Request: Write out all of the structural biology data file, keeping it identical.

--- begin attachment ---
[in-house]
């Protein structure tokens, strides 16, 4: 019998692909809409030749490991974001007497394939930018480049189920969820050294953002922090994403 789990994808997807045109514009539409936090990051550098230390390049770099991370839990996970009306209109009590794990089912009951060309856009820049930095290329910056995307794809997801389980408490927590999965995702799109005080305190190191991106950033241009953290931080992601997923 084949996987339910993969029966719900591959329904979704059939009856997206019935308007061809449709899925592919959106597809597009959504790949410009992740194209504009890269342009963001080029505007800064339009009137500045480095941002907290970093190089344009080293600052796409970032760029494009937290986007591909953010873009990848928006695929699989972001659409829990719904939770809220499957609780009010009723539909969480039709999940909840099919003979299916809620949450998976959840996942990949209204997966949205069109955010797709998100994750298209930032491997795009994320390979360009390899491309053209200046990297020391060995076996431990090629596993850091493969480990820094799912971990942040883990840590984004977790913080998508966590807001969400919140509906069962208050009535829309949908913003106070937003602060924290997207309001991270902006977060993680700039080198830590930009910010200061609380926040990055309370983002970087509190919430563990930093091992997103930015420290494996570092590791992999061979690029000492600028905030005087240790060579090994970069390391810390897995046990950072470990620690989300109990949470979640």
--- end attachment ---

[in-house]
């Protein structure tokens, strides 16, 4: 019998692909809409030749490991974001007497394939930018480049189920969820050294953002922090994403 789990994808997807045109514009539409936090990051550098230390390049770099991370839990996970009306209109009590794990089912009951060309856009820049930095290329910056995307794809997801389980408490927590999965995702799109005080305190190191991106950033241009953290931080992601997923 084949996987339910993969029966719900591959329904979704059939009856997206019935308007061809449709899925592919959106597809597009959504790949410009992740194209504009890269342009963001080029505007800064339009009137500045480095941002907290970093190089344009080293600052796409970032760029494009937290986007591909953010873009990848928006695929699989972001659409829990719904939770809220499957609780009010009723539909969480039709999940909840099919003979299916809620949450998976959840996942990949209204997966949205069109955010797709998100994750298209930032491997795009994320390979360009390899491309053209200046990297020391060995076996431990090629596993850091493969480990820094799912971990942040883990840590984004977790913080998508966590807001969400919140509906069962208050009535829309949908913003106070937003602060924290997207309001991270902006977060993680700039080198830590930009910010200061609380926040990055309370983002970087509190919430563990930093091992997103930015420290494996570092590791992999061979690029000492600028905030005087240790060579090994970069390391810390897995046990950072470990620690989300109990949470979640």